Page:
Bed linens encompass more than bedsheets and pillowcases. The linens on your beds also include comforters, duvet covers and the protectors for pillows and mattresses. Keep your bedding comfortable by washing your sheets and pillowcases at least once a week, and blankets every other week. Things like pillows and mattress covers should be washed a few times a year, while bigger items, like comforters, should be washed once a year.
Schedule one day a week for changing and washing the bedsheets and pillowcases. Wash these items in hot water with your regular laundry detergent, and then dry them on high heat to kill germs. Schedule time every other week to wash your lightweight blankets and duvet covers. If you're not using the freshly laundered sheets on the beds right away, store them together with the matching pillowcases in your linen closet, a bureau or another location out of the direct glare of the sun.
Yes, you wash your pillowcases once a week, but you should also wash bed pillows two or four times a year. Wash the pillows in hot water and dry them on low heat. Take care not to overload the washer or dryer with too many pillows at one time, or the pillows won't get fully cleaned or dried.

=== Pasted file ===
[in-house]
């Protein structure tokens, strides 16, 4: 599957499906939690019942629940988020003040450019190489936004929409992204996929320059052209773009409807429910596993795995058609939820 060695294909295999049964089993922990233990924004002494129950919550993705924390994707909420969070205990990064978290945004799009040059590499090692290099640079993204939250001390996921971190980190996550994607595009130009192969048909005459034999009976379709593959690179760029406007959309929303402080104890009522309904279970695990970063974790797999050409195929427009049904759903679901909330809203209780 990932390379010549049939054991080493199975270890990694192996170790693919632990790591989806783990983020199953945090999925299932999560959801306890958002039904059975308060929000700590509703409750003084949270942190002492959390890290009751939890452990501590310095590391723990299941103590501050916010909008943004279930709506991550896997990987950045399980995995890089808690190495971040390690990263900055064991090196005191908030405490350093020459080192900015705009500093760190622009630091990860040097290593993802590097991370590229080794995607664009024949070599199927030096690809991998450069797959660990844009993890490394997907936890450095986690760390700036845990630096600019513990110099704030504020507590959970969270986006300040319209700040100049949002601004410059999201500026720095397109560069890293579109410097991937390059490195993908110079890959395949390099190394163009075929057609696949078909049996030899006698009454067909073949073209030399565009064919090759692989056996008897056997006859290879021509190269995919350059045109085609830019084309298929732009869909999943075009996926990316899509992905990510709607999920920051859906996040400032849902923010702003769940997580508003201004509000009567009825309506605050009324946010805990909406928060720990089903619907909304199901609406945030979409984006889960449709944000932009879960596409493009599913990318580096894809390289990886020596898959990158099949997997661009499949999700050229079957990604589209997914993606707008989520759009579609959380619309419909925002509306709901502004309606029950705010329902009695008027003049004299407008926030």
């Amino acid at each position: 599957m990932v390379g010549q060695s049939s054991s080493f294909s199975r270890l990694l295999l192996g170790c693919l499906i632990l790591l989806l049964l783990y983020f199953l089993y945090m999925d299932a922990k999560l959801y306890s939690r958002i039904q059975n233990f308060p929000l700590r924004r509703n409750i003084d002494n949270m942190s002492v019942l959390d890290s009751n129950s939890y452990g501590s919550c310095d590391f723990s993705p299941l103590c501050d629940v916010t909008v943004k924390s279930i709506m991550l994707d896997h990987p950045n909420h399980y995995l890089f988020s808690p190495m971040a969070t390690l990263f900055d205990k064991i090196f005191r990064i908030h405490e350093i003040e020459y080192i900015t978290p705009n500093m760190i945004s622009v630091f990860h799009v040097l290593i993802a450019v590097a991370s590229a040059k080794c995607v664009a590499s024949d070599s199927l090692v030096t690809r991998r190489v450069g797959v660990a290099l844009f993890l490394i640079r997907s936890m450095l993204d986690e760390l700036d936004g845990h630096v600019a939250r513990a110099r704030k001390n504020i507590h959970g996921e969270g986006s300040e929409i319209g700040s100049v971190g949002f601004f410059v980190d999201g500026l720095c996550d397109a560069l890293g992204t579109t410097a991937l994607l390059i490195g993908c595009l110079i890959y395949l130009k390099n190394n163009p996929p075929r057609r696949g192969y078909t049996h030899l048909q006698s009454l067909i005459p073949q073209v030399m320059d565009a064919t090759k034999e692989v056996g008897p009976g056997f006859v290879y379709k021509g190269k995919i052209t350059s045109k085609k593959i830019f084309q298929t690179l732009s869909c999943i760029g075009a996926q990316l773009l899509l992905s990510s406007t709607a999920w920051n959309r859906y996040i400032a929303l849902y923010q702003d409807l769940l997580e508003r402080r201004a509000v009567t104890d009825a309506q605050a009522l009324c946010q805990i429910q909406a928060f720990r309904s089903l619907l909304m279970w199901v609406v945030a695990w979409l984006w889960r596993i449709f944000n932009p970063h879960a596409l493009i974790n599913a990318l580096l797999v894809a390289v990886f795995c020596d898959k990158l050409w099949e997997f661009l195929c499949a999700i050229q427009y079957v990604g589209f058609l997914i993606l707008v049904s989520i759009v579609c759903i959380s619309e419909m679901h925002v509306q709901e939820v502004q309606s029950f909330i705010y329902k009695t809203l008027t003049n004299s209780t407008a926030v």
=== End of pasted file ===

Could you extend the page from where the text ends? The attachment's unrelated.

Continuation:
Hit the Mattress
Wash mattress pads, if you have them, once a month. Mattress pads on children's beds should be washed after there's a bed-wetting or illness. Wash the mattress cover on the guest bed, and all other guest bedding, prior to a guest's arrival. While the mattress pad is being washed, take the time to clean the mattress. The mattress should be vacuumed cleaned with the upholstery attachment and then wiped clean of stains. Use a cloth dampened with cold water and several drops of of upholstery shampoo.
Schedule a time once a year when you wash bulkier items such as comforters, duvets and heavy blankets. Bring large items that won't fit in your washer and drier to a laundromat that has large capacity machines. Take other items, such as blankets made of wool, to the dry cleaner. Take care of these items during the warmer months when you don't need them at night.
A sickness will gum up the works and throw off your laundering schedule. Wash the soiled bedding as needed and try to wash the pillowcases daily. Once the illness has passed, wash all of that person's bedding so she can relax and recuperate in a clean bed. Keep two matching sets of pillowcases and sheets for each bed. Extra pillowcases, top sheets and fitted sheets are nice to have on hand, especially when a flu bug strikes, and need not match. Store guest bedding in the guest room or in a separate guest bedding bin so when guests arrive clean bedding is at the ready.
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